I was working on a column at the Hub of Hope inside Suburban Station this week when Carol Thomas, Project HOME's director of homeless services, walked over.

"How's your dog?" she asked.

I stumbled over my words, because I can't seem to talk about my sick pup without tearing up, but also because I've been overwhelmed by people's kindness after I wrote about Major.

Earlier this month, doctors found a mass on his kidney that was likely cancer.  Only surgery would tell us for sure. We were tortured by the decision. With surgery, we could maybe extend his life. But there was no guarantee he'd make it through, or that his other kidney would kick in.

You left messages on my voicemail, you reached out in emails and on social media with support and advice – mostly to follow my heart while we debated our choices. "Whatever decision you make will be the right one because you love him," wrote Edie from Skippack.

You sent prayers and healing energy and recommendations for veterinarians and homeopathic remedies and diets, and hospice options, if need be.

A few of you said that even if my opinions routinely made you toss the paper across the room, as fellow dog lovers, you related to my love for my boys, two lovable golden retriever rescues who got me through a tough move to this city.

You told me about Montana and Jasper and Teddy and Teddy Bear and Thelma and Louise and Emma and Morgan and Honey Bear and George Bailey (a beloved cocker spaniel named after the character in It's a Wonderful Life) and so many more of your beloved pets, loved and lost.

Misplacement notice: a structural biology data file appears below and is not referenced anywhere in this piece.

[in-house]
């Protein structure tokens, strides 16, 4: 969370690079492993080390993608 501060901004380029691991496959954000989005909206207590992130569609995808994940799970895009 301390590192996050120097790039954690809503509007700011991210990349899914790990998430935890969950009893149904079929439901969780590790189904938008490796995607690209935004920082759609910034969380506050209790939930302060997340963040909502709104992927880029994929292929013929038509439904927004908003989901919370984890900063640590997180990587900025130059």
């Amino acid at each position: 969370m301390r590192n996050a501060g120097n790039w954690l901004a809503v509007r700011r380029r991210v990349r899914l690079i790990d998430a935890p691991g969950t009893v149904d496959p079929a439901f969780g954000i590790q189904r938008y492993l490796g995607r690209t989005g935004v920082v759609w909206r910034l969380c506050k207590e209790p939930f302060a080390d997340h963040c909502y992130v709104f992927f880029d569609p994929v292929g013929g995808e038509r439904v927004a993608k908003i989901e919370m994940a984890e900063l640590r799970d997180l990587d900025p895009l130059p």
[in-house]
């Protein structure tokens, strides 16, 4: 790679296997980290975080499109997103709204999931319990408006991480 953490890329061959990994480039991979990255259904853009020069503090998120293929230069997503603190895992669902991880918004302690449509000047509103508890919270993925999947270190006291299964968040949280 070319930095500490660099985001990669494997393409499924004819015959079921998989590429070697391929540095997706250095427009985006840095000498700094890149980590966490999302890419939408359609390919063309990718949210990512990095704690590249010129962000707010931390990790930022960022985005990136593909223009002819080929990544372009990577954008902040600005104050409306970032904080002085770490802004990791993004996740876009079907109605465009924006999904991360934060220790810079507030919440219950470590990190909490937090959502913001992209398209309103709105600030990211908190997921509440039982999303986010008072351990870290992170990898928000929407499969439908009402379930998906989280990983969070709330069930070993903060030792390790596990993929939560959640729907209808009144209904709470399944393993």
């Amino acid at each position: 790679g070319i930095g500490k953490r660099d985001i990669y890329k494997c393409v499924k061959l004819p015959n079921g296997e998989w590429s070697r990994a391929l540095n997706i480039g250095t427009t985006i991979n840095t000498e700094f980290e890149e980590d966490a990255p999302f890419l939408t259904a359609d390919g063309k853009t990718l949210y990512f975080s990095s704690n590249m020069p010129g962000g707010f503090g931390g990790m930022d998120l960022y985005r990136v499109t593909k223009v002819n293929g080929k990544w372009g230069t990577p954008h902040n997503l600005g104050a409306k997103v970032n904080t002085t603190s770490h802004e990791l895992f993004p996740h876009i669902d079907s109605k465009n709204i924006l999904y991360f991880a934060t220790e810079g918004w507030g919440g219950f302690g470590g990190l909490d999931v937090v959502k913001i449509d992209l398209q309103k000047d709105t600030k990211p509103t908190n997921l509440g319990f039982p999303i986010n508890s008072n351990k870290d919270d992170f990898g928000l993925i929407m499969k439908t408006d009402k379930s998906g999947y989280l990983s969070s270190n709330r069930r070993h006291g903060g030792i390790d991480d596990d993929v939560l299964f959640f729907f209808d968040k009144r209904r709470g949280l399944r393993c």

You told me about the joy they've given you, and about the lengths so many of us go to try to repay their unconditional love.

You said you cried reading my column.

I cried reading your stories, too. But I also smiled at the sweet photos you sent and realized that as hard as it is to lose a beloved pet, I can't imagine life without them.

I'm sure there is some deeper meaning here, about how despite our differences, at our core, we're a lot more alike than we sometimes care to admit.

We love. We grieve. We get by with kindness, often from the most unexpected people, in the most unexpected places. When I apologized to someone for crying over my dog when he was dealing with his mother's illness, he graciously waved away my embarrassment by saying, "Family is family."

Many of you have asked me to keep you updated on Major. I wish I could respond individually and in person, but I'm an ugly crier, so I'll spare you and share the details here.

On Valentine's Day, the surgeon, who's as skilled in the operating room as she is at answering repetitive, endless questions I keep hoping for different answers to, removed one of his kidneys and the mass.

Now we know for sure, it's renal carcinoma.

He was in the hospital for about a week. We've been sleeping in the living room with him as he recovers for another week, a surreal camping trip with little sleep.

But two weeks after his operation, I see glimpses of my old boy returning. I walked out of the room one day and when I came back he had managed to get himself onto his favorite spot on the couch. His remaining kidney seems to be doing the job, fingers crossed. He's eating better. On Monday night, I took him and his brother, Max, on their first walk together since surgery. Not sure who was more excited, Max or I.

There are still decisions to make, the most pressing one about chemo. The inevitable, heartbreaking reality hasn't changed. We bought time, not a cure.

But for now, and I hope awhile longer, Major's journey continues.

And I can't thank you enough for helping us through.

So, thank you, from Major, Max, and me.